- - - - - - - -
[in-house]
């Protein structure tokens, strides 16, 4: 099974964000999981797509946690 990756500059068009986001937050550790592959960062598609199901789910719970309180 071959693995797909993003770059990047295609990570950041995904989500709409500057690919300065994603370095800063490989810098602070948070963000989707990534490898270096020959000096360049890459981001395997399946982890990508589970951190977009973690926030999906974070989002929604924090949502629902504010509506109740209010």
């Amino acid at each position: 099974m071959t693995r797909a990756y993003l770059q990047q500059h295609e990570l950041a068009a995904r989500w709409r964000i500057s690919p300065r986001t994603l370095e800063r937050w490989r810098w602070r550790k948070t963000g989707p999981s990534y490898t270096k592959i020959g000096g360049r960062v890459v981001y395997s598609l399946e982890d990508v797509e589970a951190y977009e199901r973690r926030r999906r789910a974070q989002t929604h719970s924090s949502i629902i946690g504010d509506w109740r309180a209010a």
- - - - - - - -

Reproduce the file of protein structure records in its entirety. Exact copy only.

[in-house]
């Protein structure tokens, strides 16, 4: 099974964000999981797509946690 990756500059068009986001937050550790592959960062598609199901789910719970309180 071959693995797909993003770059990047295609990570950041995904989500709409500057690919300065994603370095800063490989810098602070948070963000989707990534490898270096020959000096360049890459981001395997399946982890990508589970951190977009973690926030999906974070989002929604924090949502629902504010509506109740209010």
């Amino acid at each position: 099974m071959t693995r797909a990756y993003l770059q990047q500059h295609e990570l950041a068009a995904r989500w709409r964000i500057s690919p300065r986001t994603l370095e800063r937050w490989r810098w602070r550790k948070t963000g989707p999981s990534y490898t270096k592959i020959g000096g360049r960062v890459v981001y395997s598609l399946e982890d990508v797509e589970a951190y977009e199901r973690r926030r999906r789910a974070q989002t929604h719970s924090s949502i629902i946690g504010d509506w109740r309180a209010a």